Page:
Argument recap: When compromise is the problem
on Jan 22, 2014 at 3:51 pm
Skeptics who wonder whether Congress can handle a tough issue like gun control without mucking it up might well have felt vindicated after an argument in the Supreme Court on Wednesday morning. Congress compromised when it tried to close a loophole on anonymous buyers of guns, but even the government concedes that it left a whole lot of opportunities for just that. That came out clearly in the argument on Abramski v. United States.
At a time when gun rights vs. gun control continues to roil the national conversation about violence, the closest the Court is getting to that debate this Term is a case about an attempt by Congress to keep guns out of the wrong hands by regulating “straw purchasers” — buyers who go to gun dealers to purchase guns for someone else. But the more the Justices and two lawyers talked Wednesday, the clearer it became that the loophole may have widened, not closed. Even Al Capone, apparently, could get a gun through a loophole, if he were still around.
Most of the hour at the Abramski hearing was taken up by attempts by Justices to figure out just how guns get bought, sold, transferred, or given away — even by opportunistic dealings in a gun store parking lot — and when, if ever, any of that activity is illegal under federal gun law.
The hypotheticals flowed fast and furious, and the overall effect was to illustrate that the language Congress chose for the perceived problem of wandering weapons was anything but clear. At times, the hearing actually bordered on the amusing — as, for example, when Justice Samuel A. Alito, Jr., conjured up the image of a “Mr. Straw” running a very busy gun-buying operation that showed how easy it was to get around the law. So, Alito said, Congress did something “utterly meaningless.”
Richard D. Dietz, a Winston-Salem, North Carolina, lawyer for an individual convicted of being a straw purchaser, did his best to try to undermine the very notion of straw purchasing, but appeared to have his best moments when confirming for the Justices the variety of situations in which guns might pass from hand to hand entirely outside the regulatory structure set up by Congress. “The law,” he said candidly, “may have holes in it.”
He told Justice Elena Kagan, for example, that compromises in passing the law at issue had shown clearly that Congress did not want to intrude into the wide range of private sales of guns “between citizens.” The law was aimed at the first sale, Dietz argued, but not beyond it, and especially not when a gun is transferred from someone legally entitled to have it to someone else also eligible to be a gun owner.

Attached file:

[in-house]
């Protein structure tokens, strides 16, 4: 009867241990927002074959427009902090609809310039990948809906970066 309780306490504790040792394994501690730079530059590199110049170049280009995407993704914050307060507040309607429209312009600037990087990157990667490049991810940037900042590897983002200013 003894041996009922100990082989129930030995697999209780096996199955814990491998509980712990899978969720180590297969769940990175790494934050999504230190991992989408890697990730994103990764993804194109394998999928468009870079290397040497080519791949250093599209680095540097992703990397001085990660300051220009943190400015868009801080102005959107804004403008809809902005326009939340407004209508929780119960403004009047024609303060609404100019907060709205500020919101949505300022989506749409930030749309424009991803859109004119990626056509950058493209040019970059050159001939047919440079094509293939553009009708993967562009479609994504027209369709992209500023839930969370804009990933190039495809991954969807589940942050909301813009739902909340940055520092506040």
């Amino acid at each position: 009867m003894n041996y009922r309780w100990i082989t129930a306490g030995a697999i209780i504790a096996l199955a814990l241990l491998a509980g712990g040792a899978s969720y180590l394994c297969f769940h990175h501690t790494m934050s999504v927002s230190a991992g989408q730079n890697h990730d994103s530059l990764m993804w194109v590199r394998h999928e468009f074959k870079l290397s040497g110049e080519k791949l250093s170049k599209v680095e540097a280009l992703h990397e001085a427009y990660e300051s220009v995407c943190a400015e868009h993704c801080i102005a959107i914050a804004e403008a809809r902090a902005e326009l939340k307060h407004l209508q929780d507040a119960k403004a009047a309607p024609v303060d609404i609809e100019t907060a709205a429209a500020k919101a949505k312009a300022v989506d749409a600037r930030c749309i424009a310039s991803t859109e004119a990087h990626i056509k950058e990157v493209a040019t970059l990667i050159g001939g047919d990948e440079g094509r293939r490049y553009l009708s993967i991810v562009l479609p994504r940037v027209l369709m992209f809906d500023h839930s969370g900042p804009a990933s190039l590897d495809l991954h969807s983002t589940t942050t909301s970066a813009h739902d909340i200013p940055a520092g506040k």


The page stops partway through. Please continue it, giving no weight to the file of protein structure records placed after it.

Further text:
Justice Sonia Sotomayor, with a note of despair in her voice, wondered aloud whether the law was so unclear that it just meant “a buyer is a buyer is a buyer.” She suggested that, if the law were that opaque, could a buyer sell a gun to a person barred from having it? Dietz said there were other laws to take care of that.
The seeming lack of clarity in the law — and the concessions the government had had to make about what it did not outlaw — were continuing problems during the argument of the government’s lawyer, Assistant to the Solicitor General Joseph R. Palmore.
It also turned out to be a problem for Palmore that the government’s gun-regulating agency, the Bureau of Alcohol, Tobacco and Firearms, had previously interpreted the law in much the same way as Dietz suggested it should be read now. Although Palmore said the interpretation had changed twenty years ago, that did not keep the Justices from bringing up the prior position several times.
His main argument was that, in trying to set up a system to monitor the movement of guns, to keep them from the wrong hands and to allow them to be traced after use in a crime, was that Congress had focused tightly on what gun dealers can do to identify the real buyers in the first instance.
But that argument seemed only to entice the Justices into pursuing more energetically what happened with guns after the initial purchase — including, perhaps, creating an opportunity for an “Al Capone” to get a weapon with ease, as Justice Breyer suggested.
Perhaps the low moment for Palmore was when Chief Justice John G. Roberts, Jr., noted that the language in the law had been “fought over, tooth and nail” by the opposing sides in the gun control debate, and that the compromise which resulted simply had nothing to do with the idea of a “straw purchaser.” That, of course, was one of attorney Dietz’s main talking points.